Does your sunscreen really protect you from skin cancer?
May 26, 2018
If you live in Texas, you understand summer.....I mean 100 degrees Fahrenheit temperatures already! The first thing that comes to mind is of course sunscreen. I can't emphasize how important it is to protect your skin from the harmful UV rays. As an East Indian origin, I have a darker complexion, which means that my skin produces more melanin - called the Eumelanin. Eumelanin protects tissues and DNA from radiation damage of UV light. Not many of us know that melanin can harm us and protect us at the same time. So this is what happens....!
When our skin is exposed to UV rays (specifically UVB rays which have more energy and ability to cause sunburns), it generates reactive oxygen and nitrogen that energizes an electron in melanin.That energy can cause DNA lesions, which can lead to cancer-causing mutations. The lesions typically appear less than one second after UV radiation exposure. Do note that UVA rays causes the same damage due to tanning beds and sun exposure. But the interesting study conducted by Yale researchers noticed that while melanin is trying to protect us from harmful UV radiation, the melanocytes continue to produce cyclobutane pyrimidine dimers (CPDs), a type of DNA damage long after sun exposure, even when in the dark. This is dangerous! So, you may think that applying your sunscreen before sun exposure is giving you complete protection, but it is not enough!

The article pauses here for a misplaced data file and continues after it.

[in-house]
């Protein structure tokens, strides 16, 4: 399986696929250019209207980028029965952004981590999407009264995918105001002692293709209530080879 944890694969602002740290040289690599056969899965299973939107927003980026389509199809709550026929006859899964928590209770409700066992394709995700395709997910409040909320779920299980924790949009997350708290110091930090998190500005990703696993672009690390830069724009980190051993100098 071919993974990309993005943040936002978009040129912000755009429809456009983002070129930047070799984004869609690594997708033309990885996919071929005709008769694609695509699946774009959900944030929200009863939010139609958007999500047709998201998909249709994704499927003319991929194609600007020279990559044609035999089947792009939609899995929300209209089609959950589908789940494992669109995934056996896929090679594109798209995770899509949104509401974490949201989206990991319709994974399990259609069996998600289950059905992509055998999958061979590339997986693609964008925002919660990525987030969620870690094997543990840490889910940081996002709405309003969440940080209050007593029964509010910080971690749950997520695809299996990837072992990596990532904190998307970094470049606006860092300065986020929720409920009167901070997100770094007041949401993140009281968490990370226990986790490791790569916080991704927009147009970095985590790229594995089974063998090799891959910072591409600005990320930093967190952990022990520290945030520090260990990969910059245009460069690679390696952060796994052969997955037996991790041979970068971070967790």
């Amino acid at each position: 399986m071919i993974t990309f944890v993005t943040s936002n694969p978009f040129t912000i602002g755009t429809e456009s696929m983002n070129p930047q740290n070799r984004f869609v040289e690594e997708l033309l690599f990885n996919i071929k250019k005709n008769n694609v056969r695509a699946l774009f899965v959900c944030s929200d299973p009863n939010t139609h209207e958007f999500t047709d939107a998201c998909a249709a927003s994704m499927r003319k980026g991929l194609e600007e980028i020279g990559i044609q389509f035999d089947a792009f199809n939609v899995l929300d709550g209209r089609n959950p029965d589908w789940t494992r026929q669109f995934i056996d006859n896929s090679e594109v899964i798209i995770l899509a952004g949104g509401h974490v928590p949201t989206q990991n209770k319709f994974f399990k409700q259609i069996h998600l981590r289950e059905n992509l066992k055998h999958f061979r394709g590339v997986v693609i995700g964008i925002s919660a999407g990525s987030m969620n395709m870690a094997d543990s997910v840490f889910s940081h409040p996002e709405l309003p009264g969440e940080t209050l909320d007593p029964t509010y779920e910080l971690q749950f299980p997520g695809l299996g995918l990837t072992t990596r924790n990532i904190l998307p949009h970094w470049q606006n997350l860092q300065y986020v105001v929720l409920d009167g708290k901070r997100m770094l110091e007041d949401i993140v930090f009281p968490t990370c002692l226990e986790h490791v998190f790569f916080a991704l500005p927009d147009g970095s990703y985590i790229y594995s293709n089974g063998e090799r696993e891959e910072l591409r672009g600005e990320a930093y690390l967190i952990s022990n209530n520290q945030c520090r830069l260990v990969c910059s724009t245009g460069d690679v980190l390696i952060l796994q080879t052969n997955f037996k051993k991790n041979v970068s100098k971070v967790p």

The solution? A sunscreen that works even after the exposure. A slow release of active ingredients and a sunscreen that would regulate hyper-pigmentation and age spots formation. That is the beauty of our BB Tinted Physical Sunscreen with a whopping SPF of 50. It is a cruelty free tinted sunscreen that fits all skin types and a color technology where one tint matches all skin types. The encapsulation of actives helps release these over a long period of time just what we need to protect our skin from the after effects of sun exposure.
Another precaution is to stay indoors between 10 am and 2 pm.